If a facility possesses a COI that is on the DHS Chemicals of Interest list at or above the Screening Threshold Quantity (STQ) for any security issue including chemicals that pose a significant risk to human life or health if released, stolen or diverted, or sabotaged and contaminated, the facility must complete and submit a Top-Screen to DHS. If DHS makes a preliminary determination that a facility is high-risk, DHS will further require the facility to complete a Security Vulnerability Assessment (SVA).

The roundtable discussion and public listening session was held in Arlington, VA. Eric Smith was in attendance to provide requested feedback and to re-iterate the stance that IIAR has taken on the applicability of the Top-Screen process in regard to closed-circuit ammonia refrigeration systems.

As stated in a coalition letter, submitted to the U.S. Department of Homeland Security on October 17th, 2014 by Lowell Randel, Director of Government Affairs for IIAR, the stance that IIAR has taken, along with several other interested organizations, is that we strongly believe that facilities utilizing closed-circuit systems with anhydrous ammonia should not be subject to filing a Top-Screen unless another threshold quantity COI is present.

Even though IIAR members who operate facilities which include closed-circuit (loop) refrigeration systems with anhydrous ammonia at or above the STQ as their primary refrigerant are required to file a Top-Screen with DHS, we are not aware of any of our members that have been placed in a tier because of the risk posed by ammonia. Rather, these facilities are placed in a tier due to other threshold chemicals of interest also being present at the facility.

Furthermore, the current requirement for facilities with over 10,000 pounds of anhydrous ammonia used for closed-circuit refrigeration systems to file a Top-Screen under the CFATS program is duplicative and unnecessary. The issue of toxicity is thoroughly covered by the Environmental Protection Agency's (EPA) Risk Management Program (RMP) and the Occupational Safety and Health Administration's (OSHA) Process Safety Management (PSM) regulations. RMP and PSM require facilities to develop detailed plans that address the risks of a toxic release of ammonia used for closed-circuit refrigeration systems. IIAR believes that through proper coordination and collaboration with other related U.S. government agencies, DHS will have sufficient information about facilities with threshold quantities of anhydrous ammonia, thus removing the need for these facilities to file Top-Screens solely because they have a threshold quantity of anhydrous ammonia that is used for a closed-circuit refrigeration system.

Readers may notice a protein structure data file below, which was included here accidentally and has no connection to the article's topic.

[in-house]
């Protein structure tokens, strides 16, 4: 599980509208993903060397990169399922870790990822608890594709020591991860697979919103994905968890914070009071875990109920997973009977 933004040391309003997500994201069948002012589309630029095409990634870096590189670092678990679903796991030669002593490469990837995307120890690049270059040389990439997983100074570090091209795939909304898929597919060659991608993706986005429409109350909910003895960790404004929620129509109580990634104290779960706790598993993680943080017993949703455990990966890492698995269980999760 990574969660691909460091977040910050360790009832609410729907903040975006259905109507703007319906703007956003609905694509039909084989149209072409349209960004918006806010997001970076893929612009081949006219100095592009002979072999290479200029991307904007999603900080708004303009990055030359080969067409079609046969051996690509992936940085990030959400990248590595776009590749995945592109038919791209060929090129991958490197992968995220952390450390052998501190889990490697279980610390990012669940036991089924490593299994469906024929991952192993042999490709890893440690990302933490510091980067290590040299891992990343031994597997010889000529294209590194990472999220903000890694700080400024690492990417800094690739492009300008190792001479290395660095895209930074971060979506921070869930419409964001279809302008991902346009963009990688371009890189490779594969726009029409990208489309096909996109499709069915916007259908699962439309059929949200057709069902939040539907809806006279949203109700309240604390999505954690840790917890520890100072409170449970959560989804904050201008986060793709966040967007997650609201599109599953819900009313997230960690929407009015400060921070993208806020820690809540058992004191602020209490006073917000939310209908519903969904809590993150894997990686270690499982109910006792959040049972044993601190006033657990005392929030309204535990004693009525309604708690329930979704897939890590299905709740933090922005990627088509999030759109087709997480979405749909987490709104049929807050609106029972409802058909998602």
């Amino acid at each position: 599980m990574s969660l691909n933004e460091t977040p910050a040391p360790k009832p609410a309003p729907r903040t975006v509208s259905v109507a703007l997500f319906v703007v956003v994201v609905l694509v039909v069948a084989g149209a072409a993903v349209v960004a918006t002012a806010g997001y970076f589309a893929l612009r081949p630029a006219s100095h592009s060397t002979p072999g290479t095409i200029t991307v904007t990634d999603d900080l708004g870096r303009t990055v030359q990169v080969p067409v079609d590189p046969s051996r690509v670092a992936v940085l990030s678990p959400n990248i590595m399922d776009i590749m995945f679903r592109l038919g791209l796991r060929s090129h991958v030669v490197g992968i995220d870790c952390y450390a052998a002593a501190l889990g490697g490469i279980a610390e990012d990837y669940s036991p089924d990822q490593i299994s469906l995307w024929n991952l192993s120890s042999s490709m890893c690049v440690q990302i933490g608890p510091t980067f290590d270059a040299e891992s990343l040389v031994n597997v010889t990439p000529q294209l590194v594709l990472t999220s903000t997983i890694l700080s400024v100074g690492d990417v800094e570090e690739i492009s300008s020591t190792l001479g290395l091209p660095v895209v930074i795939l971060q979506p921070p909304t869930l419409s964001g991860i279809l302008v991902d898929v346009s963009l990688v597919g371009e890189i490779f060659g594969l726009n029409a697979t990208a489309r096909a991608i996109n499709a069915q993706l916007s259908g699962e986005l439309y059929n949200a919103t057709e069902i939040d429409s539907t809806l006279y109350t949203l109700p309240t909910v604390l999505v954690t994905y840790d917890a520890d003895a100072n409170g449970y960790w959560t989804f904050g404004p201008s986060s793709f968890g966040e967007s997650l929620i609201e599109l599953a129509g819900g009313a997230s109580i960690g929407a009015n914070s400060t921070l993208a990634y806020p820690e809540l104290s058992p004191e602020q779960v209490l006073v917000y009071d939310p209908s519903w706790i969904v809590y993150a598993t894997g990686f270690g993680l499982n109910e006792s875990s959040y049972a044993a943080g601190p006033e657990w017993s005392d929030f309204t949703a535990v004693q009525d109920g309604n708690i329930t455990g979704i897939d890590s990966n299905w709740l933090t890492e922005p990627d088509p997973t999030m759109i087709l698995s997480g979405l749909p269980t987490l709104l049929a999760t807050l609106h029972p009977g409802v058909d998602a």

IIAR does not see a need for businesses to incur additional compliance burdens when facilities that use anhydrous ammonia for closed-circuit refrigeration systems are already covered under RMP and PSM. The addition of CFATS compliance adds unnecessary compliance costs for these businesses with no tangible benefit to security.

IIAR continues to advocate on behalf of its members in front of concerned government agencies.  IIAR also continues to create a positive ongoing dialogue with these government agencies to create a better working environment for all.

You may find more information on CFATS Program Here:  Chemical Facility Anti-Terrorism Standards

Attachments
DHS CFATS Coalition Letter October 2014.pdf Lowell Randel's letter to the U.S. Department of Homeland Security stating IIAR's stance on Top-Screen evaluations for closed-circuit ammonia refrigeration facilities.